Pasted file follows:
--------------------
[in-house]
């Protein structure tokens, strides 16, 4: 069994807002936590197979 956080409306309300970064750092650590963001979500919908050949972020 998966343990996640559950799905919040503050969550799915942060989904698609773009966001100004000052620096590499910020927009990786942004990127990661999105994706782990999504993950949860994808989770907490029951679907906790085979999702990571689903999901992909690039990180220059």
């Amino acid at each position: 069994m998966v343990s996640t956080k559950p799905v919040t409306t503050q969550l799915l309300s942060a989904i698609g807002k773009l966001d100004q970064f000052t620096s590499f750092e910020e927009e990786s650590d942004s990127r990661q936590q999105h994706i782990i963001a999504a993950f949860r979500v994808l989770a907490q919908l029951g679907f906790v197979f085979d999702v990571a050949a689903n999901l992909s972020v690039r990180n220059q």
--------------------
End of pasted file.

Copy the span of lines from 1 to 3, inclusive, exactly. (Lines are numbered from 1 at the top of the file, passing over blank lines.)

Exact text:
[in-house]
């Protein structure tokens, strides 16, 4: 069994807002936590197979 956080409306309300970064750092650590963001979500919908050949972020 998966343990996640559950799905919040503050969550799915942060989904698609773009966001100004000052620096590499910020927009990786942004990127990661999105994706782990999504993950949860994808989770907490029951679907906790085979999702990571689903999901992909690039990180220059």
């Amino acid at each position: 069994m998966v343990s996640t956080k559950p799905v919040t409306t503050q969550l799915l309300s942060a989904i698609g807002k773009l966001d100004q970064f000052t620096s590499f750092e910020e927009e990786s650590d942004s990127r990661q936590q999105h994706i782990i963001a999504a993950f949860r979500v994808l989770a907490q919908l029951g679907f906790v197979f085979d999702v990571a050949a689903n999901l992909s972020v690039r990180n220059q």